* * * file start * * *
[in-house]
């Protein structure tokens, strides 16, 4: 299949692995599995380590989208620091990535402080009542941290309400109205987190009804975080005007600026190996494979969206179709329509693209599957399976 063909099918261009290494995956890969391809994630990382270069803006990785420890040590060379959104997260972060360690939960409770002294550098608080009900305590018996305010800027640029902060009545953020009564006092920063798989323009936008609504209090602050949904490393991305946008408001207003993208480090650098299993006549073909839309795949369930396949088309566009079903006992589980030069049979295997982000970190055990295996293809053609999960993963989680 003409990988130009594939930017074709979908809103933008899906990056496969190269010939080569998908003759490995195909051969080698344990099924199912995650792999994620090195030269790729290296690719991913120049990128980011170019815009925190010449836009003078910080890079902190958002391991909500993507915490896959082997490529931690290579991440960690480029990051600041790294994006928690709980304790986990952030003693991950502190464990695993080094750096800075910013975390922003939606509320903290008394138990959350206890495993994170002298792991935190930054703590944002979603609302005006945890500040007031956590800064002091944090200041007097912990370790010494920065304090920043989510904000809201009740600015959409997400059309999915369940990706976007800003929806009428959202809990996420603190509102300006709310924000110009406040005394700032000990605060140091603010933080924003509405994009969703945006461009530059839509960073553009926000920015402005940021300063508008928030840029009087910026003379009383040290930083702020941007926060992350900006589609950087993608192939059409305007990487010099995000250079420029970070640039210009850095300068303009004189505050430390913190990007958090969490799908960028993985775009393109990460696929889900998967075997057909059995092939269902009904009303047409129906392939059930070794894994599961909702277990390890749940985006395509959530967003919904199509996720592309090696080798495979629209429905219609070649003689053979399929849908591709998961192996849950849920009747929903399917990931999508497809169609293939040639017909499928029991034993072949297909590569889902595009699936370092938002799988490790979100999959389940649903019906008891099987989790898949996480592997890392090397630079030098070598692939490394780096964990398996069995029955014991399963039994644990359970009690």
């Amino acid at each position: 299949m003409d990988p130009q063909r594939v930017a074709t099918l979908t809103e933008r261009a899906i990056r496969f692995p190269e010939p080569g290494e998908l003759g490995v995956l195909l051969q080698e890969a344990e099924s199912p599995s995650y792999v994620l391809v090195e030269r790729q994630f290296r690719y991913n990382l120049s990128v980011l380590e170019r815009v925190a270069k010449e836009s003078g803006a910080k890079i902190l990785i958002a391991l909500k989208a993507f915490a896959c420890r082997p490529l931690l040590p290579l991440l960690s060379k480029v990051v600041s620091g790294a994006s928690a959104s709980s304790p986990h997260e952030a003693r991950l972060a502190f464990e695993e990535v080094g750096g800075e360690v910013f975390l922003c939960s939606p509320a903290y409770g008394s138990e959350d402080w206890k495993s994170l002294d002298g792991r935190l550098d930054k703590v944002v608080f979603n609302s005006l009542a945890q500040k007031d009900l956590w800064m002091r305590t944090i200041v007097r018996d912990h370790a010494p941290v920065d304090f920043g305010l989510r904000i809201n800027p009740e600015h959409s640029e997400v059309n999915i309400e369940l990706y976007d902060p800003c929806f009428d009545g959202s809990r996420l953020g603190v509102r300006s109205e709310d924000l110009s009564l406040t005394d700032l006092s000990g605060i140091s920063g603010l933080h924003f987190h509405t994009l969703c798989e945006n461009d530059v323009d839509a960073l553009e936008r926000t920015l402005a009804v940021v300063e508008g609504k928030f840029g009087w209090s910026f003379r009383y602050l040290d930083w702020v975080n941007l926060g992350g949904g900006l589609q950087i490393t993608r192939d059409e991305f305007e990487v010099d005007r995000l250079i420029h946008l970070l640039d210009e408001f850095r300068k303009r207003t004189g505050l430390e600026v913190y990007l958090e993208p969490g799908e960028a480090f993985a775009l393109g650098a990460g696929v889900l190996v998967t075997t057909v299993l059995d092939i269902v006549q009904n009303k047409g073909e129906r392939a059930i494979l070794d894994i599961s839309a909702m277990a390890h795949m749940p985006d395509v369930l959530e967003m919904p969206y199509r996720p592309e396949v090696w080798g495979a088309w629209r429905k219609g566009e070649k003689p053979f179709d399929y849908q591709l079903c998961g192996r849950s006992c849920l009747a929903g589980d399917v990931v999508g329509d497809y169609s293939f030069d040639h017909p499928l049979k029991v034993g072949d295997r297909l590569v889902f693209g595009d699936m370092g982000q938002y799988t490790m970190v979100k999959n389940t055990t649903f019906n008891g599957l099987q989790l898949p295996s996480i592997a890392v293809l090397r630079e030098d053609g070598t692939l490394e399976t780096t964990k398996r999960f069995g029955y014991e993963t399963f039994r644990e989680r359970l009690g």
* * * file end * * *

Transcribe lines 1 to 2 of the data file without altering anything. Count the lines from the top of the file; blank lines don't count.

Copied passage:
[in-house]
């Protein structure tokens, strides 16, 4: 299949692995599995380590989208620091990535402080009542941290309400109205987190009804975080005007600026190996494979969206179709329509693209599957399976 063909099918261009290494995956890969391809994630990382270069803006990785420890040590060379959104997260972060360690939960409770002294550098608080009900305590018996305010800027640029902060009545953020009564006092920063798989323009936008609504209090602050949904490393991305946008408001207003993208480090650098299993006549073909839309795949369930396949088309566009079903006992589980030069049979295997982000970190055990295996293809053609999960993963989680 003409990988130009594939930017074709979908809103933008899906990056496969190269010939080569998908003759490995195909051969080698344990099924199912995650792999994620090195030269790729290296690719991913120049990128980011170019815009925190010449836009003078910080890079902190958002391991909500993507915490896959082997490529931690290579991440960690480029990051600041790294994006928690709980304790986990952030003693991950502190464990695993080094750096800075910013975390922003939606509320903290008394138990959350206890495993994170002298792991935190930054703590944002979603609302005006945890500040007031956590800064002091944090200041007097912990370790010494920065304090920043989510904000809201009740600015959409997400059309999915369940990706976007800003929806009428959202809990996420603190509102300006709310924000110009406040005394700032000990605060140091603010933080924003509405994009969703945006461009530059839509960073553009926000920015402005940021300063508008928030840029009087910026003379009383040290930083702020941007926060992350900006589609950087993608192939059409305007990487010099995000250079420029970070640039210009850095300068303009004189505050430390913190990007958090969490799908960028993985775009393109990460696929889900998967075997057909059995092939269902009904009303047409129906392939059930070794894994599961909702277990390890749940985006395509959530967003919904199509996720592309090696080798495979629209429905219609070649003689053979399929849908591709998961192996849950849920009747929903399917990931999508497809169609293939040639017909499928029991034993072949297909590569889902595009699936370092938002799988490790979100999959389940649903019906008891099987989790898949996480592997890392090397630079030098070598692939490394780096964990398996069995029955014991399963039994644990359970009690």